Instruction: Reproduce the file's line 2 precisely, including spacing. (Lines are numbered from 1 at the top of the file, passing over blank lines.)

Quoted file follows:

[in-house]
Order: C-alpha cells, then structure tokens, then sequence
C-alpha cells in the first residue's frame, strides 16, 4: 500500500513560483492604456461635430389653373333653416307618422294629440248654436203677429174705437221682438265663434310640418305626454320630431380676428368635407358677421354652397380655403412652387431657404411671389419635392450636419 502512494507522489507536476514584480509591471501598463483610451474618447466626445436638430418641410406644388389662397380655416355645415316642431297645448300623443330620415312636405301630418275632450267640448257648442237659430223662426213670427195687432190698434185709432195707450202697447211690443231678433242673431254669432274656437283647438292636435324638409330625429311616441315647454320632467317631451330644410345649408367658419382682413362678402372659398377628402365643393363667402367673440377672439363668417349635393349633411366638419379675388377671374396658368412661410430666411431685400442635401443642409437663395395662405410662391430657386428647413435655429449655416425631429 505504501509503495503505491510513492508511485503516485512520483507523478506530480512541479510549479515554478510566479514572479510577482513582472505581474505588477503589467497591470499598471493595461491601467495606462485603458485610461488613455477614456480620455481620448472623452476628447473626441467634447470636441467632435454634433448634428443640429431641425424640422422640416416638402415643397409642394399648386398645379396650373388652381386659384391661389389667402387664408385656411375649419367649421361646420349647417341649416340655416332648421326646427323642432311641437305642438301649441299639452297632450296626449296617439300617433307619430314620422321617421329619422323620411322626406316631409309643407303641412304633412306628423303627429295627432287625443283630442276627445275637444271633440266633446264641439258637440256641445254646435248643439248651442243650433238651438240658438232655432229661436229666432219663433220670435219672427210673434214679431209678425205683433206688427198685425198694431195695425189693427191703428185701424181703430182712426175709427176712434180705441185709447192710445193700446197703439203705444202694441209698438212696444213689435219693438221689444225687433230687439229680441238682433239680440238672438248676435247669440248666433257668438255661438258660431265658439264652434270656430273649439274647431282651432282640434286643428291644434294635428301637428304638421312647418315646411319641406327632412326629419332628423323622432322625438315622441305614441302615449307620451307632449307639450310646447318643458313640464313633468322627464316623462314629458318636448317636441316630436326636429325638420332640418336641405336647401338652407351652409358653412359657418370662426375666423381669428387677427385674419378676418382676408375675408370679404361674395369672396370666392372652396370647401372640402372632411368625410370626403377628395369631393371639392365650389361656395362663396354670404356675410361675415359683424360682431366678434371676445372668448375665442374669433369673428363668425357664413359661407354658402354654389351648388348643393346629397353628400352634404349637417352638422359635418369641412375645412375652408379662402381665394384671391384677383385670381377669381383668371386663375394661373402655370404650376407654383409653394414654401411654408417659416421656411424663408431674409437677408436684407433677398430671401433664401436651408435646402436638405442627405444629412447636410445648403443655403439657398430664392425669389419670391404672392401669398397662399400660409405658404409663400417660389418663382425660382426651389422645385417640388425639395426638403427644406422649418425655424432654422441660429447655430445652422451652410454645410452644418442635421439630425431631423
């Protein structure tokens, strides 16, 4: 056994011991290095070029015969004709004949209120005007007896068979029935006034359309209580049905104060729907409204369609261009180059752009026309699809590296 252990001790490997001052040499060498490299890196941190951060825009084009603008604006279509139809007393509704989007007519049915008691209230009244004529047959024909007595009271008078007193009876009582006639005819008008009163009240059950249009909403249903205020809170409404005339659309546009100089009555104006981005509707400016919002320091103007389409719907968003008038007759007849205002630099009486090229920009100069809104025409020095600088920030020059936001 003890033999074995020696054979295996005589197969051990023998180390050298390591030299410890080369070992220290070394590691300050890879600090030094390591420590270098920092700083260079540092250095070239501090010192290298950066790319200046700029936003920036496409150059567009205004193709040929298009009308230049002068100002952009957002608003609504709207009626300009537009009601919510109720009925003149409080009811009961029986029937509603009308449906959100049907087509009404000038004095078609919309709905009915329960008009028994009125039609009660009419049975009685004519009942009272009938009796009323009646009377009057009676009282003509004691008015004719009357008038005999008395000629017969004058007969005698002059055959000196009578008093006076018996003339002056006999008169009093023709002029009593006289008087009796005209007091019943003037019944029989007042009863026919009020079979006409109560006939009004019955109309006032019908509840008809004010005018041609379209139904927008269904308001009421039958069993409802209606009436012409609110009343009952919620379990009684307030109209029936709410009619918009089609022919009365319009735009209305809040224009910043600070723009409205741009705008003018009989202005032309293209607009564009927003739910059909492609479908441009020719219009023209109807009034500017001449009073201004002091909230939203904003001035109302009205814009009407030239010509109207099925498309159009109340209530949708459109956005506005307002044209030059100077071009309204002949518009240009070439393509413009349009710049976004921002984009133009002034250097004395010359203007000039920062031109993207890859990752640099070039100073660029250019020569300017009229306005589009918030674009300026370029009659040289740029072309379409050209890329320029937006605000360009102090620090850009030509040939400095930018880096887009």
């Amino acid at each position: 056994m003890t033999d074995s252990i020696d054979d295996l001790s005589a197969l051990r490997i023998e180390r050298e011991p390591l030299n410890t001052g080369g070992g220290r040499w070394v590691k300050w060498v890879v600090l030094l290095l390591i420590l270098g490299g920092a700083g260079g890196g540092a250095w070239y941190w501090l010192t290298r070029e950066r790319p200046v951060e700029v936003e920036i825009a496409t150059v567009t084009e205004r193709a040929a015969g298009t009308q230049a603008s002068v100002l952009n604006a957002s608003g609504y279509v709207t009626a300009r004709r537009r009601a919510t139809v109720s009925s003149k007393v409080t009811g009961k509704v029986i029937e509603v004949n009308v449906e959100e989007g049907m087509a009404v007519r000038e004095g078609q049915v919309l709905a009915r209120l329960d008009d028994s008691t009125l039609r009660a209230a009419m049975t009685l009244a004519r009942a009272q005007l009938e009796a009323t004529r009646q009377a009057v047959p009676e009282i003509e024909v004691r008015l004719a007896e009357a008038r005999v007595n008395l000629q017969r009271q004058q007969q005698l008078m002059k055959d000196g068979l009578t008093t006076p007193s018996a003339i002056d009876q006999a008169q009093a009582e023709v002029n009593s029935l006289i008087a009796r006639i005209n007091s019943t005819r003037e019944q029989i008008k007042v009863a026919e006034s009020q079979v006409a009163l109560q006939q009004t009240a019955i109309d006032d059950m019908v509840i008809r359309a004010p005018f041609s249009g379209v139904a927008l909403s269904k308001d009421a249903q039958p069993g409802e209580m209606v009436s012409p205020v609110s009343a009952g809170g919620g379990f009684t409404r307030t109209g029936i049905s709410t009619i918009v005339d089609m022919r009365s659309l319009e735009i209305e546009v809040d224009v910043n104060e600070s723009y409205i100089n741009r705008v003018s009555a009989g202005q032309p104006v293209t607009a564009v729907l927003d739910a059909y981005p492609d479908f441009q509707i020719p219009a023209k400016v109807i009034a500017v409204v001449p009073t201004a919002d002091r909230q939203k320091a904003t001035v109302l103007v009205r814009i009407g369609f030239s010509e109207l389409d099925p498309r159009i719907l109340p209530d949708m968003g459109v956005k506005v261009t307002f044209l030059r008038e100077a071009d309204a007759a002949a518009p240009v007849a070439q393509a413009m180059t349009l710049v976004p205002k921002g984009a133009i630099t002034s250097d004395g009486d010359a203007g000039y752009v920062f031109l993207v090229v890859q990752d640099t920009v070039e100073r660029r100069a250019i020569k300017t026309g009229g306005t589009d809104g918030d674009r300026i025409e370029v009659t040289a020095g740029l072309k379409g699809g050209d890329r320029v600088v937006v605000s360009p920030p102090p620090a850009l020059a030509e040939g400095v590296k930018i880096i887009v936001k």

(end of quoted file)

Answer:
Order: C-alpha cells, then structure tokens, then sequence